Pop Life: Aretha Franklin; Corto Maltese

Stuff I'm watching, reading, hearing.

"Amazing Grace." What a perfect way to spend Easter weekend - watching the Queen of Soul belt out gospel tunes before a small, live audience in a Los Angeles church. The experience is rapturous, even if you're not terribly, or traditionally, religious. Filmed in 1972 by director Sydney Pollack and a small crew, this wasn't released at the time due to technical issues (they didn't manage to syn the image and sound!), but is now beautifully restored. Filmed over two nights, the first is the best. The second seems more self-conscious and aware - as Mick Jagger and Charlie Watts from the Rolling Stones are spotted by the camera seated in the back pew - and Aretha's too-slick and creepy dad taks the mic. But when she sings, man. Even the folks in the choir, no slouches themselves in the vocal department, can't help but gasp. In good theaters now.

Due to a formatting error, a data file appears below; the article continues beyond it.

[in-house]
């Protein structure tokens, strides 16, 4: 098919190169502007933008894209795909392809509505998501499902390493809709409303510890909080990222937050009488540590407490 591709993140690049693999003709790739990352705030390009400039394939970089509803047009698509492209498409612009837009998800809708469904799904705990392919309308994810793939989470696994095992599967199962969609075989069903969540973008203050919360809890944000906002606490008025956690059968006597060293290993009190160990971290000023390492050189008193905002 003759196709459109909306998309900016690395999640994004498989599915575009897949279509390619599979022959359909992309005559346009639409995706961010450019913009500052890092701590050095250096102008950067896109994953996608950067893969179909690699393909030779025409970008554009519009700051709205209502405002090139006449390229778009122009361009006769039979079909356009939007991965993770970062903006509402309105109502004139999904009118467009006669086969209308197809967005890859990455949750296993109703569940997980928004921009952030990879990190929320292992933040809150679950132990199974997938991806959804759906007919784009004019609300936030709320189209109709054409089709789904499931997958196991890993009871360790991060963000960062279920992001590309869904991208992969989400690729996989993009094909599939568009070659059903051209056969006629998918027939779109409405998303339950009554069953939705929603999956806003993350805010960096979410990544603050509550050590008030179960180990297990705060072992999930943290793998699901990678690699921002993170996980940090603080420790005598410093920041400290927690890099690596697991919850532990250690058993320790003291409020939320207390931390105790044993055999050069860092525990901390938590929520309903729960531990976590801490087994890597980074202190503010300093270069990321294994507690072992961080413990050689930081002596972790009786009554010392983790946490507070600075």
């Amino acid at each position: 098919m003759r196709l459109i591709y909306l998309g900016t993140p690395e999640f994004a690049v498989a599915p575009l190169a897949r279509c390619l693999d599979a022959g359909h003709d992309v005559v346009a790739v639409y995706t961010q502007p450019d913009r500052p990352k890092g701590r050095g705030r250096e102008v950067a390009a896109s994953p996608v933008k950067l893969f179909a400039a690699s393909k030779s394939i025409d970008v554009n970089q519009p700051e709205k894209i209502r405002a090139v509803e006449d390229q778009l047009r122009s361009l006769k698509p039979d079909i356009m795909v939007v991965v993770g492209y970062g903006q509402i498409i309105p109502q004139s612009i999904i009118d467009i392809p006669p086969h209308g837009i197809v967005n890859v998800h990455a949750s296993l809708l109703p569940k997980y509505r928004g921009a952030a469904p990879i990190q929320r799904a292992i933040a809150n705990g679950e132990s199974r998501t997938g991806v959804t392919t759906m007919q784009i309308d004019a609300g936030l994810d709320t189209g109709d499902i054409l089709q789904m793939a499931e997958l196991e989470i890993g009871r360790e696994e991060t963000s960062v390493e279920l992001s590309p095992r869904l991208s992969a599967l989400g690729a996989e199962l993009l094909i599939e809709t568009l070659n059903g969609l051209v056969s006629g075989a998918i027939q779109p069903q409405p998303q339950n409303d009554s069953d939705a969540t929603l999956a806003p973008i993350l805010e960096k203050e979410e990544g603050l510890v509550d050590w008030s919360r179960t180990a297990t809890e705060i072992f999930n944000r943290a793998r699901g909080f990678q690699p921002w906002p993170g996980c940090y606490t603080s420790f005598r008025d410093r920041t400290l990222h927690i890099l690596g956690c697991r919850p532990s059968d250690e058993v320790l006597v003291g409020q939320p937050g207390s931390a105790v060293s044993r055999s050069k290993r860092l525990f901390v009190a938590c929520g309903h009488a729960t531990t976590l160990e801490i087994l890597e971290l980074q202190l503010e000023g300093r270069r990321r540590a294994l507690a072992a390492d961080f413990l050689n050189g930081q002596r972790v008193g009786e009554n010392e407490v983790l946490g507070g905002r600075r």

"Corto Maltese: The Secret Rose." I'm only now getting into this series of remarkable graphic novels ("albums," they've called 'em for decades in Europe) by the amazing cartoonist Hugo Pratt. Corto Maltese is a rogueish, sea-faring adventurer. And, from what I've seen he does have real adventures. But in this one, the adventure takes place within his mind, as he contemplates alchemy, good and evil and the Holy Grail while under the mental/spiritual influence of author Hermann Hesse, who he meets up with while in Switzerland. Pratt's art - simple and in black and white - is a great example of what's so wonderful, and achievable in the comics medium as Corto travels through the surreal landscapes of his own consciousness. I need to take a deep dive into Pratt's work - this one moved and inspired me as only the best literature, graphic or otherwise, can. Order it here.